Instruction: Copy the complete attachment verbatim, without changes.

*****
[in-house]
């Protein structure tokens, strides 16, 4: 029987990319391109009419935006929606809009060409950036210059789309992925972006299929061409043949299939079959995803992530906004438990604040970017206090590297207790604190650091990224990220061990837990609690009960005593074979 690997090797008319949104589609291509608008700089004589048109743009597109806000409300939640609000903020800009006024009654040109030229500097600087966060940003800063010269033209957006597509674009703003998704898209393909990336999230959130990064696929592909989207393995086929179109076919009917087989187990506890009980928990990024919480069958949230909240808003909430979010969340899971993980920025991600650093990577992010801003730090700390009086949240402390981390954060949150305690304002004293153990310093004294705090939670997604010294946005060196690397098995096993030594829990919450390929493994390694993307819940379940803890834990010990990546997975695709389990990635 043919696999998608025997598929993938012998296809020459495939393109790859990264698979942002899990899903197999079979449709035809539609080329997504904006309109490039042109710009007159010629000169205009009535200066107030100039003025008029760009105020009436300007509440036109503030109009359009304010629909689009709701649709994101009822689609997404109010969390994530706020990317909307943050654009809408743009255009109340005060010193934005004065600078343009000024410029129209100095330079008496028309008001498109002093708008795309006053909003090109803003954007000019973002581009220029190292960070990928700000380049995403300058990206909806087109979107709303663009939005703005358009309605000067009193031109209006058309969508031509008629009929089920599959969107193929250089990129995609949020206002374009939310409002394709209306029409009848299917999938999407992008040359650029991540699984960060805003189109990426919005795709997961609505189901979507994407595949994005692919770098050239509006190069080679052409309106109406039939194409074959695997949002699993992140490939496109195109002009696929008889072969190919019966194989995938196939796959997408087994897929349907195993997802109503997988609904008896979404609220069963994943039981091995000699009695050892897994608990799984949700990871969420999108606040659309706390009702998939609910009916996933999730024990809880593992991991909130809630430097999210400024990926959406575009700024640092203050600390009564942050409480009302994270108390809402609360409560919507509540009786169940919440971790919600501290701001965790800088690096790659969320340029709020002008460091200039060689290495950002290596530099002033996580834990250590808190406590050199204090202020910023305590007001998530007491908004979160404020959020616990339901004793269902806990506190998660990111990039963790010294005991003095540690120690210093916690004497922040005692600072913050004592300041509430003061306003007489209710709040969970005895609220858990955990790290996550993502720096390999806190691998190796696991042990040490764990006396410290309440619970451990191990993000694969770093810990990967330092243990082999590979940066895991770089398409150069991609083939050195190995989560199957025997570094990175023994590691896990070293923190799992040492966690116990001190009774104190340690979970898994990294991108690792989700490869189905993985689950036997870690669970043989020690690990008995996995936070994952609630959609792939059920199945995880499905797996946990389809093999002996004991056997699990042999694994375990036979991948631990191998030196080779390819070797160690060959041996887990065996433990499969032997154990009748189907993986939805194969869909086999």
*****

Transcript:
[in-house]
């Protein structure tokens, strides 16, 4: 029987990319391109009419935006929606809009060409950036210059789309992925972006299929061409043949299939079959995803992530906004438990604040970017206090590297207790604190650091990224990220061990837990609690009960005593074979 690997090797008319949104589609291509608008700089004589048109743009597109806000409300939640609000903020800009006024009654040109030229500097600087966060940003800063010269033209957006597509674009703003998704898209393909990336999230959130990064696929592909989207393995086929179109076919009917087989187990506890009980928990990024919480069958949230909240808003909430979010969340899971993980920025991600650093990577992010801003730090700390009086949240402390981390954060949150305690304002004293153990310093004294705090939670997604010294946005060196690397098995096993030594829990919450390929493994390694993307819940379940803890834990010990990546997975695709389990990635 043919696999998608025997598929993938012998296809020459495939393109790859990264698979942002899990899903197999079979449709035809539609080329997504904006309109490039042109710009007159010629000169205009009535200066107030100039003025008029760009105020009436300007509440036109503030109009359009304010629909689009709701649709994101009822689609997404109010969390994530706020990317909307943050654009809408743009255009109340005060010193934005004065600078343009000024410029129209100095330079008496028309008001498109002093708008795309006053909003090109803003954007000019973002581009220029190292960070990928700000380049995403300058990206909806087109979107709303663009939005703005358009309605000067009193031109209006058309969508031509008629009929089920599959969107193929250089990129995609949020206002374009939310409002394709209306029409009848299917999938999407992008040359650029991540699984960060805003189109990426919005795709997961609505189901979507994407595949994005692919770098050239509006190069080679052409309106109406039939194409074959695997949002699993992140490939496109195109002009696929008889072969190919019966194989995938196939796959997408087994897929349907195993997802109503997988609904008896979404609220069963994943039981091995000699009695050892897994608990799984949700990871969420999108606040659309706390009702998939609910009916996933999730024990809880593992991991909130809630430097999210400024990926959406575009700024640092203050600390009564942050409480009302994270108390809402609360409560919507509540009786169940919440971790919600501290701001965790800088690096790659969320340029709020002008460091200039060689290495950002290596530099002033996580834990250590808190406590050199204090202020910023305590007001998530007491908004979160404020959020616990339901004793269902806990506190998660990111990039963790010294005991003095540690120690210093916690004497922040005692600072913050004592300041509430003061306003007489209710709040969970005895609220858990955990790290996550993502720096390999806190691998190796696991042990040490764990006396410290309440619970451990191990993000694969770093810990990967330092243990082999590979940066895991770089398409150069991609083939050195190995989560199957025997570094990175023994590691896990070293923190799992040492966690116990001190009774104190340690979970898994990294991108690792989700490869189905993985689950036997870690669970043989020690690990008995996995936070994952609630959609792939059920199945995880499905797996946990389809093999002996004991056997699990042999694994375990036979991948631990191998030196080779390819070797160690060959041996887990065996433990499969032997154990009748189907993986939805194969869909086999």